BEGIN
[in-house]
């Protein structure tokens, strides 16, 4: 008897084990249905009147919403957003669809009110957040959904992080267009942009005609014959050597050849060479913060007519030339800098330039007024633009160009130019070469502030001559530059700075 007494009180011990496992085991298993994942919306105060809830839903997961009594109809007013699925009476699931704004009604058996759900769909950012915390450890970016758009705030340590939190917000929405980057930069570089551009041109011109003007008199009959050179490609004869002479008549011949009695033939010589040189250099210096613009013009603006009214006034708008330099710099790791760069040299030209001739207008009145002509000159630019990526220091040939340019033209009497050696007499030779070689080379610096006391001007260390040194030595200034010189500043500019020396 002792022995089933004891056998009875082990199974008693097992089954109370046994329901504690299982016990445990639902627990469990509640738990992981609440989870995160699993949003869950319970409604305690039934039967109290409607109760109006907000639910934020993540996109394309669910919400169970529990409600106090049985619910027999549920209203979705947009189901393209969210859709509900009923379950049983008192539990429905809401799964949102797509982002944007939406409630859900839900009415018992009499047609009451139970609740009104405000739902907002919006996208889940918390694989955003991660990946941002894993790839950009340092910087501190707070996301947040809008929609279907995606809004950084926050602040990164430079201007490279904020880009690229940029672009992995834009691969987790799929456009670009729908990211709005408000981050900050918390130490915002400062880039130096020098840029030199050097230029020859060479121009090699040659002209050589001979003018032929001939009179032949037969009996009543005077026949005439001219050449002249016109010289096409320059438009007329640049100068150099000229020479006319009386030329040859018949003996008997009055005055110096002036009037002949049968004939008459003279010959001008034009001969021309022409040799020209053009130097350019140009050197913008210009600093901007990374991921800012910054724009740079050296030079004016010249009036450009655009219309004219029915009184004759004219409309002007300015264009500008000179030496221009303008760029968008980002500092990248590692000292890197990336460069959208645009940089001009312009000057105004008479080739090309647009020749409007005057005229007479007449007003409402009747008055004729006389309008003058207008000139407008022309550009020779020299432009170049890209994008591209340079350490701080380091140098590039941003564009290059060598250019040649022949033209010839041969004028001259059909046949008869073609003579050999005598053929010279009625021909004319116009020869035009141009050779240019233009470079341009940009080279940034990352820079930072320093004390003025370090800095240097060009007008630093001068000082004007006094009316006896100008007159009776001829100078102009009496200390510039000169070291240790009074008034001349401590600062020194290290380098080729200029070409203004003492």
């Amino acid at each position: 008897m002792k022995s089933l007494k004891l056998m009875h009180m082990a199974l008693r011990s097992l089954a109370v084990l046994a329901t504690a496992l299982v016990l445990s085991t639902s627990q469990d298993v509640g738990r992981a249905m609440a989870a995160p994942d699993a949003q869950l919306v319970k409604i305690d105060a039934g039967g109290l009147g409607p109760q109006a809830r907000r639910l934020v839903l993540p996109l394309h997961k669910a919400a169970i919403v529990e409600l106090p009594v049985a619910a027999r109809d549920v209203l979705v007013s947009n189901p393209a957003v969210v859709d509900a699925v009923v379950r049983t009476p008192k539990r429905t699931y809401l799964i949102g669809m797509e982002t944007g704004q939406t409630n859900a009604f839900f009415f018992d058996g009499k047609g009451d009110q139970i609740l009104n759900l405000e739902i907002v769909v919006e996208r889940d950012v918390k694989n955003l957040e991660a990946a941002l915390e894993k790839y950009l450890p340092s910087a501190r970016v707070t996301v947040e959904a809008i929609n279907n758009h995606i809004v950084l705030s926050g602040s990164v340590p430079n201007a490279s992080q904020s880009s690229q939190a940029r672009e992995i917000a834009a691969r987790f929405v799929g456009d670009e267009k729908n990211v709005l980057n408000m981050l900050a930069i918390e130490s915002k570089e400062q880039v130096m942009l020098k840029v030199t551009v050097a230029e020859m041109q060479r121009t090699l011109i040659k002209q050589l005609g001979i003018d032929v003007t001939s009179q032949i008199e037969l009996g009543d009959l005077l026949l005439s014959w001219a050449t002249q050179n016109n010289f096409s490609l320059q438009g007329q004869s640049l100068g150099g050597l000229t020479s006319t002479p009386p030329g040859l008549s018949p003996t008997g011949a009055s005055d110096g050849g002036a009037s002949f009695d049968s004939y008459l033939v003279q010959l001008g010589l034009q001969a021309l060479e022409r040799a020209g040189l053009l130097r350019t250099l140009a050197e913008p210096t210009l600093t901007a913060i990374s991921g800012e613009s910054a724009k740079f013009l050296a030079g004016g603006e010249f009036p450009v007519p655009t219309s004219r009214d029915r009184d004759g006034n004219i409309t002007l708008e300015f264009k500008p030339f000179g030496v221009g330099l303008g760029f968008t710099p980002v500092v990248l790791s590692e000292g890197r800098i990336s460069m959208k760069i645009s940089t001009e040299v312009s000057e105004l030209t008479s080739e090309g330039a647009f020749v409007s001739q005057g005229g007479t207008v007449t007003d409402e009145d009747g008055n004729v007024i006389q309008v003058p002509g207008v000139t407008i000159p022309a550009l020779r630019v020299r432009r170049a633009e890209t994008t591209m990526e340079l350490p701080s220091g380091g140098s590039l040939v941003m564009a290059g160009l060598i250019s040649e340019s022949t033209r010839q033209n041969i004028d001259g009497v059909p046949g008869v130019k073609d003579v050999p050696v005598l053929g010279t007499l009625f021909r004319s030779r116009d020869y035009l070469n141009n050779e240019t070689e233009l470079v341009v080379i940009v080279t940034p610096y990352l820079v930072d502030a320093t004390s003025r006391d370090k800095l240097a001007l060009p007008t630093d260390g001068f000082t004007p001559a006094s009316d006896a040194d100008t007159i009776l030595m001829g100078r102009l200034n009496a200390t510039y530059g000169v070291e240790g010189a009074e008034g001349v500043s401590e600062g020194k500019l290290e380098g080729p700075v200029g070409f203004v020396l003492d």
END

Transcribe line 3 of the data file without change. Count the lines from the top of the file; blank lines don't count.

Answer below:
């Amino acid at each position: 008897m002792k022995s089933l007494k004891l056998m009875h009180m082990a199974l008693r011990s097992l089954a109370v084990l046994a329901t504690a496992l299982v016990l445990s085991t639902s627990q469990d298993v509640g738990r992981a249905m609440a989870a995160p994942d699993a949003q869950l919306v319970k409604i305690d105060a039934g039967g109290l009147g409607p109760q109006a809830r907000r639910l934020v839903l993540p996109l394309h997961k669910a919400a169970i919403v529990e409600l106090p009594v049985a619910a027999r109809d549920v209203l979705v007013s947009n189901p393209a957003v969210v859709d509900a699925v009923v379950r049983t009476p008192k539990r429905t699931y809401l799964i949102g669809m797509e982002t944007g704004q939406t409630n859900a009604f839900f009415f018992d058996g009499k047609g009451d009110q139970i609740l009104n759900l405000e739902i907002v769909v919006e996208r889940d950012v918390k694989n955003l957040e991660a990946a941002l915390e894993k790839y950009l450890p340092s910087a501190r970016v707070t996301v947040e959904a809008i929609n279907n758009h995606i809004v950084l705030s926050g602040s990164v340590p430079n201007a490279s992080q904020s880009s690229q939190a940029r672009e992995i917000a834009a691969r987790f929405v799929g456009d670009e267009k729908n990211v709005l980057n408000m981050l900050a930069i918390e130490s915002k570089e400062q880039v130096m942009l020098k840029v030199t551009v050097a230029e020859m041109q060479r121009t090699l011109i040659k002209q050589l005609g001979i003018d032929v003007t001939s009179q032949i008199e037969l009996g009543d009959l005077l026949l005439s014959w001219a050449t002249q050179n016109n010289f096409s490609l320059q438009g007329q004869s640049l100068g150099g050597l000229t020479s006319t002479p009386p030329g040859l008549s018949p003996t008997g011949a009055s005055d110096g050849g002036a009037s002949f009695d049968s004939y008459l033939v003279q010959l001008g010589l034009q001969a021309l060479e022409r040799a020209g040189l053009l130097r350019t250099l140009a050197e913008p210096t210009l600093t901007a913060i990374s991921g800012e613009s910054a724009k740079f013009l050296a030079g004016g603006e010249f009036p450009v007519p655009t219309s004219r009214d029915r009184d004759g006034n004219i409309t002007l708008e300015f264009k500008p030339f000179g030496v221009g330099l303008g760029f968008t710099p980002v500092v990248l790791s590692e000292g890197r800098i990336s460069m959208k760069i645009s940089t001009e040299v312009s000057e105004l030209t008479s080739e090309g330039a647009f020749v409007s001739q005057g005229g007479t207008v007449t007003d409402e009145d009747g008055n004729v007024i006389q309008v003058p002509g207008v000139t407008i000159p022309a550009l020779r630019v020299r432009r170049a633009e890209t994008t591209m990526e340079l350490p701080s220091g380091g140098s590039l040939v941003m564009a290059g160009l060598i250019s040649e340019s022949t033209r010839q033209n041969i004028d001259g009497v059909p046949g008869v130019k073609d003579v050999p050696v005598l053929g010279t007499l009625f021909r004319s030779r116009d020869y035009l070469n141009n050779e240019t070689e233009l470079v341009v080379i940009v080279t940034p610096y990352l820079v930072d502030a320093t004390s003025r006391d370090k800095l240097a001007l060009p007008t630093d260390g001068f000082t004007p001559a006094s009316d006896a040194d100008t007159i009776l030595m001829g100078r102009l200034n009496a200390t510039y530059g000169v070291e240790g010189a009074e008034g001349v500043s401590e600062g020194k500019l290290e380098g080729p700075v200029g070409f203004v020396l003492d």